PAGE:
Football still the major focus for Kansas AD Jeff Long after one year on the job
photo by: Nick Krug
A federal investigation into college basketball and a lawsuit from a former football coach in his first five months on the job presented unusual challenges for Kansas Athletic Director Jeff Long.
But, still, the task at the top of Long’s mind is the same one that has been a traditional worry for any KU athletic director.
“To be candid, where I’m most concerned is filling the stadium,” said Long of David Booth Kansas Memorial Stadium during a recent sit-down with the Journal-World in which he reviewed his first full year as KU’s athletic director. “Then, when the stadium’s more full, being able to provide the concessions and the restrooms and the things that our fans need is important. It’s a big debut. We want to show them a different experience and we want them to come back.”
Several of Long’s first 365 days at Kansas — his first day on the job was Aug. 1, 2018 — were spent focusing on the football problem that has plagued the university for the past decade.
Those familiar with the inner workings of college athletics often refer to Year 1 of a new regime as an ongoing assessment. But Long preferred to label his work in the past 12 months as “setting the tone.”
“It isn’t all assessment,” he said. “We’re assessing as we go, but we’re also making substantive changes that we need to make.”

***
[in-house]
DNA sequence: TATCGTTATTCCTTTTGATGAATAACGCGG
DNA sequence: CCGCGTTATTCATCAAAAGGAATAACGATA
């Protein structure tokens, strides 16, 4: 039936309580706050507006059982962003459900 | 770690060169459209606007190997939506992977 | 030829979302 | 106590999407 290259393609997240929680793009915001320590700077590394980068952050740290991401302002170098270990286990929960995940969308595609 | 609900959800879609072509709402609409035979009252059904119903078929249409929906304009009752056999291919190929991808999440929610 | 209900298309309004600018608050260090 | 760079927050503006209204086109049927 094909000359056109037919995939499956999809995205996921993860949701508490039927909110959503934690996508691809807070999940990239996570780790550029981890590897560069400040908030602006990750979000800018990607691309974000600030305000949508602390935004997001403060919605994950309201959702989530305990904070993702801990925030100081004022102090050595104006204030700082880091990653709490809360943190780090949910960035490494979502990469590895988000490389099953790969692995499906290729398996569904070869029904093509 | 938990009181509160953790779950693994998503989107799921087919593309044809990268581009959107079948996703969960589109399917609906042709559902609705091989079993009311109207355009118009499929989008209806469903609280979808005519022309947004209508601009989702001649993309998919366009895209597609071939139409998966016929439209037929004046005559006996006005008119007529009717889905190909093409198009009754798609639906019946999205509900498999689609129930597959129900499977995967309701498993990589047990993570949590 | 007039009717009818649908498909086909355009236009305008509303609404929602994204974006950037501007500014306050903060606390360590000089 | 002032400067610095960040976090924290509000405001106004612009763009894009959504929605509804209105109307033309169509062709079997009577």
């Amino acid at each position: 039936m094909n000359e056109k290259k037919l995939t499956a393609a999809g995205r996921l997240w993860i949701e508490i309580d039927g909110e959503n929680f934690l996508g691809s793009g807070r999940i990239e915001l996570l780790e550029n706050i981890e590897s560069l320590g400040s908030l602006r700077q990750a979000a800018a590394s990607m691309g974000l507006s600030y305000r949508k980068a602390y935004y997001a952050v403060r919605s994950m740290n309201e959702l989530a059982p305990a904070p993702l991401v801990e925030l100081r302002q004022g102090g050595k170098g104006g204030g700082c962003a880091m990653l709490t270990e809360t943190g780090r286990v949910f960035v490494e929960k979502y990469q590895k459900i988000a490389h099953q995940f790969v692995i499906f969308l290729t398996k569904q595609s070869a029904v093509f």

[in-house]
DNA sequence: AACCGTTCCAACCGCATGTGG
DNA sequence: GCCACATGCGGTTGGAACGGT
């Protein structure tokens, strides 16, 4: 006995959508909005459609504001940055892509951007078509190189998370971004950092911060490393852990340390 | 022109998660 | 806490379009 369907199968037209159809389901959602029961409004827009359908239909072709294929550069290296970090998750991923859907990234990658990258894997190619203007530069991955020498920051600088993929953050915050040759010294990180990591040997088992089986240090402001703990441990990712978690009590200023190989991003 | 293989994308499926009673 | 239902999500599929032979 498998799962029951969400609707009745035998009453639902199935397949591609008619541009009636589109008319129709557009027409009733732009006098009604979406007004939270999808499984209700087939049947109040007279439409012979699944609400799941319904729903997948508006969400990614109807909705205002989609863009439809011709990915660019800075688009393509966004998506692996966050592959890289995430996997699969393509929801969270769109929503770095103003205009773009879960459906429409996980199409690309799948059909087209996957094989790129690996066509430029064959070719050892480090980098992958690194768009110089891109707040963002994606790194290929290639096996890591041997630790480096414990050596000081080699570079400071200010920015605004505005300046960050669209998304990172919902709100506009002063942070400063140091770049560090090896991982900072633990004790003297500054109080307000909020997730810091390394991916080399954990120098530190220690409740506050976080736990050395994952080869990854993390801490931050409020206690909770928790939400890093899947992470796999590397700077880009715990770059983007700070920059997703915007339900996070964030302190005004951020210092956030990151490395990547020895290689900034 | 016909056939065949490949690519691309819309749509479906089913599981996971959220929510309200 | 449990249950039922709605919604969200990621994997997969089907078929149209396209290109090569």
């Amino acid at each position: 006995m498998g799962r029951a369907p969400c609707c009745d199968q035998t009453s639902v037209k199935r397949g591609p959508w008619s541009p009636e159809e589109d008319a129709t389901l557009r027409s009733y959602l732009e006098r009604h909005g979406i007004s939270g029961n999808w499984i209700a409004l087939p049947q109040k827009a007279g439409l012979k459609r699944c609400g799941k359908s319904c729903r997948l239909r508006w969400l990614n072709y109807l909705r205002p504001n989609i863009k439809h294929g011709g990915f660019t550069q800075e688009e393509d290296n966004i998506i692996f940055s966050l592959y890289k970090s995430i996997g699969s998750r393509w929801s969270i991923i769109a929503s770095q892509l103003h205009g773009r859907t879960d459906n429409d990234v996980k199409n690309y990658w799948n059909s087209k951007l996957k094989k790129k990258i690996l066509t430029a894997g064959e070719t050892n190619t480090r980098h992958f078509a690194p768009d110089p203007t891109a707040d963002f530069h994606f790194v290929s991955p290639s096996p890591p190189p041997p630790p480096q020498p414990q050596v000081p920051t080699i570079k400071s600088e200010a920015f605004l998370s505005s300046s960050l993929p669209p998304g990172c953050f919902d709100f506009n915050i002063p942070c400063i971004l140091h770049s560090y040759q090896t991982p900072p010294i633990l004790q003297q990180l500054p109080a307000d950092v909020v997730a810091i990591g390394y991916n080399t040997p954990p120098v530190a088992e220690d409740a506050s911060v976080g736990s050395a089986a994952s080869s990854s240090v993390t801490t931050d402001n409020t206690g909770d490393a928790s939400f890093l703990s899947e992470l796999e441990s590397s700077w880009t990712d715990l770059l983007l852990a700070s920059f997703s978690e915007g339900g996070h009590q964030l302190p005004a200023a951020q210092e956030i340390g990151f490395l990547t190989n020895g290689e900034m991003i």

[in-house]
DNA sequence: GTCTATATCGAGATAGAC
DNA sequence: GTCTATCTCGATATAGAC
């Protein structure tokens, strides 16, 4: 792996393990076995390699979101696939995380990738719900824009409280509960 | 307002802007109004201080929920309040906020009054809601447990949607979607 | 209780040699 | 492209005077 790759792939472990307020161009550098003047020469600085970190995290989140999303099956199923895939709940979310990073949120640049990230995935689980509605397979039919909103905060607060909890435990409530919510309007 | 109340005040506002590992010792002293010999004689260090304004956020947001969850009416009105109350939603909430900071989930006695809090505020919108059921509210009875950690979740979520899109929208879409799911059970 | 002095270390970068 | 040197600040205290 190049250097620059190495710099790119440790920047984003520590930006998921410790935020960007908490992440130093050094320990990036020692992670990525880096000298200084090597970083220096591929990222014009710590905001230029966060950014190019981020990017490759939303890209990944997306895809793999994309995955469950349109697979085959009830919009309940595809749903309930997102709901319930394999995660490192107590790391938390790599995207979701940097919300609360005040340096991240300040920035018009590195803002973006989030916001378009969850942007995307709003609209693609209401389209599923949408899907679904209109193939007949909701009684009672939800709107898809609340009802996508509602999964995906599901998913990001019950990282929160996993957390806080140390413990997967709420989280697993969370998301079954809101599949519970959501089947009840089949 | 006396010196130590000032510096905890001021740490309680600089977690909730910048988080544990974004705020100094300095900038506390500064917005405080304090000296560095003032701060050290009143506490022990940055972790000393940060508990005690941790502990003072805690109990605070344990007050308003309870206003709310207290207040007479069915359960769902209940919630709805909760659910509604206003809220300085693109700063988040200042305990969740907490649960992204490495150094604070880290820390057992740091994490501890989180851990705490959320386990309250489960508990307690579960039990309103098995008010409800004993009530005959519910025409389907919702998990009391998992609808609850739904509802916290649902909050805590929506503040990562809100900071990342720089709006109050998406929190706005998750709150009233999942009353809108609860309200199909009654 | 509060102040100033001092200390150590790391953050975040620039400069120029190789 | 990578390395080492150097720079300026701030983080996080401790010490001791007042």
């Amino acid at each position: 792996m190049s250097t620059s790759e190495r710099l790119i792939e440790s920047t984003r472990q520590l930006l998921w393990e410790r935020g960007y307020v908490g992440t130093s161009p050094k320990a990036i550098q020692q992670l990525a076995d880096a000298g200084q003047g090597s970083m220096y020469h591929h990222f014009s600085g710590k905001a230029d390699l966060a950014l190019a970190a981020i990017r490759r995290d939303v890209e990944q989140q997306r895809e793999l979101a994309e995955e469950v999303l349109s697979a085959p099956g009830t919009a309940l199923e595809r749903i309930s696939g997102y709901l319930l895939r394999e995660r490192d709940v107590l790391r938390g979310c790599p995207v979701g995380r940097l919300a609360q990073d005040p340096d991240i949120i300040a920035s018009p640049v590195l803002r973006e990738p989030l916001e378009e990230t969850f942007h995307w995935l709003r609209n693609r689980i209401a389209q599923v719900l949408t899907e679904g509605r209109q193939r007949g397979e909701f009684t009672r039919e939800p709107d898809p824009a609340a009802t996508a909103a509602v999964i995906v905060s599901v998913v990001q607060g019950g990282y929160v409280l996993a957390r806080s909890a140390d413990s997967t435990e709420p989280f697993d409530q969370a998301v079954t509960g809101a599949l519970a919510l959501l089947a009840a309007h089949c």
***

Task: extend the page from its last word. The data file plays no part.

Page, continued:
Out went former football coach David Beaty after another sub-par season. In came Les Miles, with his shiny national championship ring and powerhouse reputation.
“To me, that’s the obvious reason why I’m here,” said Long of fixing football. “We’re not just a one-horse program and we can’t be going forward.”
Elevating the football program, Long believes — through better coaching, more talent, better facilities and a stronger commitment from all parties involved — will “raise all boats” and benefit the university as a whole. The concept of athletics doing its part to aid the overall mission of the university is important to Long, he said.
But he also was careful to point out that his focus on football won’t come at the expense of KU’s blueblood men’s basketball program.
“Bill Self and the basketball program are always going to be out front,” said Long, noting that he and Self had not yet engaged in talks about a contract extension for the Hall of Fame coach, but that he believed those days were coming. “We’re never doing things with football that are going to disadvantage basketball. But for the benefit of Kansas, our athletic department and the university, football needs to become a player. That’s been the biggest challenge coming in, and we’ve got a lot of work to do.”
Some of that work, like giving Miles the money and manpower needed to build, has already begun. And more, like plans to overhaul Memorial Stadium, remain in the distance.
“Football isn’t going to become great overnight,” Long said. “And it’s not all about the big donors. For our football team, it’s really about the fans getting in the stands. … It’s a beautiful setting, so we’ve got to create some excitement in there.”